~Who is sicker, the villain in the movie, the fictional accomplices to his crimes, or the real-life audience who watches this movie?
~Who is responsible for violence which is done in order to be reported upon: the criminal, the media, or the viewers?
~What other activities might have similar parallels for culpability as the ones in this movie? Consider drug consumption and the current violence in Mexico, for instance.

Gone Baby Gone (2007)

Rated: R for violence, drug content and pervasive language.
Length: 115 minutes
Grade: CFDB=D
Budget: $19 million
Box Office: $20 million US, $10 million Intl

Written and Directed by: Ben Affleck, in his directorial debut, although he did previously write the excellent Good Will Hunting.
Starring: Casey Affleck, Michelle Monaghan, Morgan Freeman, Ed Harris, John Ashton, Amy Madigan, and Titus Welliver

When a little girl is taken from the home of a lousy mother in a Boston neighborhood, the other relatives hire Patrick Kenzie to find her, using his unique street connections. Over time, drug dealers, pedophiles, and the police become embroiled in the thickening plot.

Entertainment Value: C
If you want an immersion experience into the uglier side of Boston life and language, perhaps you’ll like this. For my taste, the excellent acting by Casey Affleck and Ed Harris is undone by the frustrating plot and a simple difficulty understanding what anyone is saying because they mumble or swear it all Boston-style.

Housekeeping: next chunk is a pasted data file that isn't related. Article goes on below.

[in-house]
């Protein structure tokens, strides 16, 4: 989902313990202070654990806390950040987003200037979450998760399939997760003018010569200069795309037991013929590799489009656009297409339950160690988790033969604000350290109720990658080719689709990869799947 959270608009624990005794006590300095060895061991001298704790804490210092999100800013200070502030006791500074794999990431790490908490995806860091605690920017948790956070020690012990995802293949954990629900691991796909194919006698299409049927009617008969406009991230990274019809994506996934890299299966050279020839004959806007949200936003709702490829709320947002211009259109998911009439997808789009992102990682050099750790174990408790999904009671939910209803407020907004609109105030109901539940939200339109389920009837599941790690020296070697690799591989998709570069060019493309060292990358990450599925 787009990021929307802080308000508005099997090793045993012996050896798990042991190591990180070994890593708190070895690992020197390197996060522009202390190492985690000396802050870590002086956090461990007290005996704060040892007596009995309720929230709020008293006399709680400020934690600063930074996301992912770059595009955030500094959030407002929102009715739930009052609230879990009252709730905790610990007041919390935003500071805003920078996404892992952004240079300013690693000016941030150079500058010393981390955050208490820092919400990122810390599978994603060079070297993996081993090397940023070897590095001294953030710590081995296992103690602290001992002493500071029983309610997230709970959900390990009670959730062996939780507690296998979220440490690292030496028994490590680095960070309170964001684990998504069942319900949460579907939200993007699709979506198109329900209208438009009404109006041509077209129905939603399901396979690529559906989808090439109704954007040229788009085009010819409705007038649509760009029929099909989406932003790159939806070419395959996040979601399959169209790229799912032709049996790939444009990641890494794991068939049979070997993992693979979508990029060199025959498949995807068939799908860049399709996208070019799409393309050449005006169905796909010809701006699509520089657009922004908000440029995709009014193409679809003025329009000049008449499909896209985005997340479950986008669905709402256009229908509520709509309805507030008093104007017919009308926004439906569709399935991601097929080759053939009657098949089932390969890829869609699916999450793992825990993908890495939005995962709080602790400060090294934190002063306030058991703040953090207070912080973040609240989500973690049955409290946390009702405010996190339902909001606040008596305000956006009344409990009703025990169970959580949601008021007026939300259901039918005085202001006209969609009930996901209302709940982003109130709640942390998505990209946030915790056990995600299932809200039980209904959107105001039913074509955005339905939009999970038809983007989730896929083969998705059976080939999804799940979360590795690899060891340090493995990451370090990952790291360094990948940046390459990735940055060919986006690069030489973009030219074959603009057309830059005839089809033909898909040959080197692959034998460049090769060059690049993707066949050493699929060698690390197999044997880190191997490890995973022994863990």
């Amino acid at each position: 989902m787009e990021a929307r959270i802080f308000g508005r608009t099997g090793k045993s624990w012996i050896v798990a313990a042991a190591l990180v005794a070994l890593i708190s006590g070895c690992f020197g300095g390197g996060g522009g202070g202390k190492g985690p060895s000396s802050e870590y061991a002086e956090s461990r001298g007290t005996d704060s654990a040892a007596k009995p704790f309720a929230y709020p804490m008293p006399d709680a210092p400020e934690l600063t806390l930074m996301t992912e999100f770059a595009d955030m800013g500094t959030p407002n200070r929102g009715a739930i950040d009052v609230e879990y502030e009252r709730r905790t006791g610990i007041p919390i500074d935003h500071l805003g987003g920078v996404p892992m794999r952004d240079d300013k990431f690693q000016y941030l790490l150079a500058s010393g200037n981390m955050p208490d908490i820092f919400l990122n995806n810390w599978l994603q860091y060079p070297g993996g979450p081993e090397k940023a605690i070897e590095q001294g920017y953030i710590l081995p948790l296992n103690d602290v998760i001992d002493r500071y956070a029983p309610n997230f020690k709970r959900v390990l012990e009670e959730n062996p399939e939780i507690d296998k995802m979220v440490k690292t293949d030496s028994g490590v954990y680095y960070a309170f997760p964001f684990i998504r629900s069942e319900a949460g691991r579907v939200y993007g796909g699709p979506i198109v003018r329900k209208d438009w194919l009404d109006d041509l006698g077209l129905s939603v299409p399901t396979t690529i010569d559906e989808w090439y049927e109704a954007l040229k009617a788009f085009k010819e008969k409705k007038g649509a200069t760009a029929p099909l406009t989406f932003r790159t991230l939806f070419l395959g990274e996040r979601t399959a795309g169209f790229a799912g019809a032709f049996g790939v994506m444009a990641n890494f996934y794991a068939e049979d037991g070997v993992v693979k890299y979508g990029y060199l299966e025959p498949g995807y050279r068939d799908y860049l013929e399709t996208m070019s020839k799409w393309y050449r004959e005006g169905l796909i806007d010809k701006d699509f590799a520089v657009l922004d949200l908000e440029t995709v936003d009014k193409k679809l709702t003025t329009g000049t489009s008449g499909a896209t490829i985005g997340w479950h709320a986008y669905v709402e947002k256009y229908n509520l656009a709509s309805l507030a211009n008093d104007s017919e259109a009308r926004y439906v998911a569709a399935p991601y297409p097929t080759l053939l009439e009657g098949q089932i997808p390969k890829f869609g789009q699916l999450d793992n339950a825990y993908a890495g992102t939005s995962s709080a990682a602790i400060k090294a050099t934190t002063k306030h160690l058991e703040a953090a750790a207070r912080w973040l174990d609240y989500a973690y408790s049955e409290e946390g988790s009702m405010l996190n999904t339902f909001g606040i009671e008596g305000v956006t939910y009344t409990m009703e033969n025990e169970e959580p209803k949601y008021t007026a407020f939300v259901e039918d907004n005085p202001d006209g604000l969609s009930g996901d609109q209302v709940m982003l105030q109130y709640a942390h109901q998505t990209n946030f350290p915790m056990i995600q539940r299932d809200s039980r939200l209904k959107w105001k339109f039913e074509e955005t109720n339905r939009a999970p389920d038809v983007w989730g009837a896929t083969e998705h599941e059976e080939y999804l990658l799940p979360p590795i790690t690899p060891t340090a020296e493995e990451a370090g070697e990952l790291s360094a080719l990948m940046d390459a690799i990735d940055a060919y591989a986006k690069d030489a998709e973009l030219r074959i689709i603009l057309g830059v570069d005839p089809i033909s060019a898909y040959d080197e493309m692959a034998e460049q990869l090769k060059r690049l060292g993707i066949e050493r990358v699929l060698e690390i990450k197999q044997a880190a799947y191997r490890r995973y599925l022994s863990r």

Superficial Content: F
Drugs/Alcohol C, Sexuality D, Violence D, Language F, Illegality F
If superficial content will bother you, this will bother you. Admittedly, there’s no sex or nudity, but the plot involves pedophilia, which alone should rightly make it R. Otherwise, lots and lots and lots of profanity, enough violence to also justify the R, and the whole thing centers around illegal activity. So…F.

Significant Content: D
If you actually intend to watch it, then stop reading. I can’t discuss the movie any more without revealing plot elements. But the content here is bad, too. Cops are dirty, even when they’re trying to be decent. The world is full of scary people. And, even if you do the right thing, you’ll suffer for it because those who love you will want you to do the wrong thing that they think is right.
Artistic/Thought Value: B For recreating a slice of authentic Bostonia, it’s good. Otherwise, I have trouble here. However, the one thing I will give credit for is that you’ll want to talk about the ending with anyone you watch it with. In the end, this is a classic ethical dilemma scenario between consequentialism (which says to do the thing that produces the best results) and deontology (which says to do the thing that follows the rules).

Discussion Questions:
~Does guilt over our behaviors always mean that we committed a sin?
~Does our unwillingness to do something again mean that it was automatically wrong to do it the first time?
~Would you have done what Patrick did inside the house?
~When Bressant explains what he did in planting evidence one time, what do you think of his decision? Are his descriptions of how kids forgive and don’t judge, is he referring to anything Biblical? How does this influence the way you analyze his behavior?
~Would you have done what Patrick did in the end? Was the child better off? What do you think about his girlfriend’s decision?
~How should we balance our obedience to the rules with our obligation to practically make the world a better place?
~In the beginning Patrick says that the important parts of our identity come from the things we don’t choose, like our neighborhood and our family. Do you agree? How might this explain his later decision?